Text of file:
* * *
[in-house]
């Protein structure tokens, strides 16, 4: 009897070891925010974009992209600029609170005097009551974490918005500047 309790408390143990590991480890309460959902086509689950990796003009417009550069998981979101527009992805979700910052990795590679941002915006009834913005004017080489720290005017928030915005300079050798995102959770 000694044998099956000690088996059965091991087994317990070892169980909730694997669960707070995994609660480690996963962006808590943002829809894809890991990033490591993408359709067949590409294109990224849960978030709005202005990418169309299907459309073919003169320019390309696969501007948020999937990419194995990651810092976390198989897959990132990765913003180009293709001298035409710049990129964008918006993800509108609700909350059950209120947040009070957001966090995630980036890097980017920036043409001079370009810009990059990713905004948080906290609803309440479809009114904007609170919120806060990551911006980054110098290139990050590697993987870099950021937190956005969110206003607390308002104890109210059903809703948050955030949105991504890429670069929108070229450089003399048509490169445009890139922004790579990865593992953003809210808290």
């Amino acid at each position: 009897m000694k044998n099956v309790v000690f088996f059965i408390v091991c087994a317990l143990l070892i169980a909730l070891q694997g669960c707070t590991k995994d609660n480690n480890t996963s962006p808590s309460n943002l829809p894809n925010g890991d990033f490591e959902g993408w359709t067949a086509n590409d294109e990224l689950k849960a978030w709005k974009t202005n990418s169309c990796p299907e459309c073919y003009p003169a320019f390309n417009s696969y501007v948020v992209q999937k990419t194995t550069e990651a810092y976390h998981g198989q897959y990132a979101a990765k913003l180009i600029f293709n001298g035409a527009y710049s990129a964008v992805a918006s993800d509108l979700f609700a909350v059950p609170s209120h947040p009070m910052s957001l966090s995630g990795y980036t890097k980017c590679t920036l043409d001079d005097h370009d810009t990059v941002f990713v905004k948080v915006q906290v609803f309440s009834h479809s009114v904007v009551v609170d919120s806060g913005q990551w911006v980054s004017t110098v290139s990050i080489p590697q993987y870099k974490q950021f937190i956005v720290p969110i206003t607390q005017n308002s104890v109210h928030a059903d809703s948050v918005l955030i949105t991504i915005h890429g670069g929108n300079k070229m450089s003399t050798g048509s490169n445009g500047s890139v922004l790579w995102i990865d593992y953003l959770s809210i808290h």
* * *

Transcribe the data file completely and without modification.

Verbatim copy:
[in-house]
């Protein structure tokens, strides 16, 4: 009897070891925010974009992209600029609170005097009551974490918005500047 309790408390143990590991480890309460959902086509689950990796003009417009550069998981979101527009992805979700910052990795590679941002915006009834913005004017080489720290005017928030915005300079050798995102959770 000694044998099956000690088996059965091991087994317990070892169980909730694997669960707070995994609660480690996963962006808590943002829809894809890991990033490591993408359709067949590409294109990224849960978030709005202005990418169309299907459309073919003169320019390309696969501007948020999937990419194995990651810092976390198989897959990132990765913003180009293709001298035409710049990129964008918006993800509108609700909350059950209120947040009070957001966090995630980036890097980017920036043409001079370009810009990059990713905004948080906290609803309440479809009114904007609170919120806060990551911006980054110098290139990050590697993987870099950021937190956005969110206003607390308002104890109210059903809703948050955030949105991504890429670069929108070229450089003399048509490169445009890139922004790579990865593992953003809210808290």
């Amino acid at each position: 009897m000694k044998n099956v309790v000690f088996f059965i408390v091991c087994a317990l143990l070892i169980a909730l070891q694997g669960c707070t590991k995994d609660n480690n480890t996963s962006p808590s309460n943002l829809p894809n925010g890991d990033f490591e959902g993408w359709t067949a086509n590409d294109e990224l689950k849960a978030w709005k974009t202005n990418s169309c990796p299907e459309c073919y003009p003169a320019f390309n417009s696969y501007v948020v992209q999937k990419t194995t550069e990651a810092y976390h998981g198989q897959y990132a979101a990765k913003l180009i600029f293709n001298g035409a527009y710049s990129a964008v992805a918006s993800d509108l979700f609700a909350v059950p609170s209120h947040p009070m910052s957001l966090s995630g990795y980036t890097k980017c590679t920036l043409d001079d005097h370009d810009t990059v941002f990713v905004k948080v915006q906290v609803f309440s009834h479809s009114v904007v009551v609170d919120s806060g913005q990551w911006v980054s004017t110098v290139s990050i080489p590697q993987y870099k974490q950021f937190i956005v720290p969110i206003t607390q005017n308002s104890v109210h928030a059903d809703s948050v918005l955030i949105t991504i915005h890429g670069g929108n300079k070229m450089s003399t050798g048509s490169n445009g500047s890139v922004l790579w995102i990865d593992y953003l959770s809210i808290h």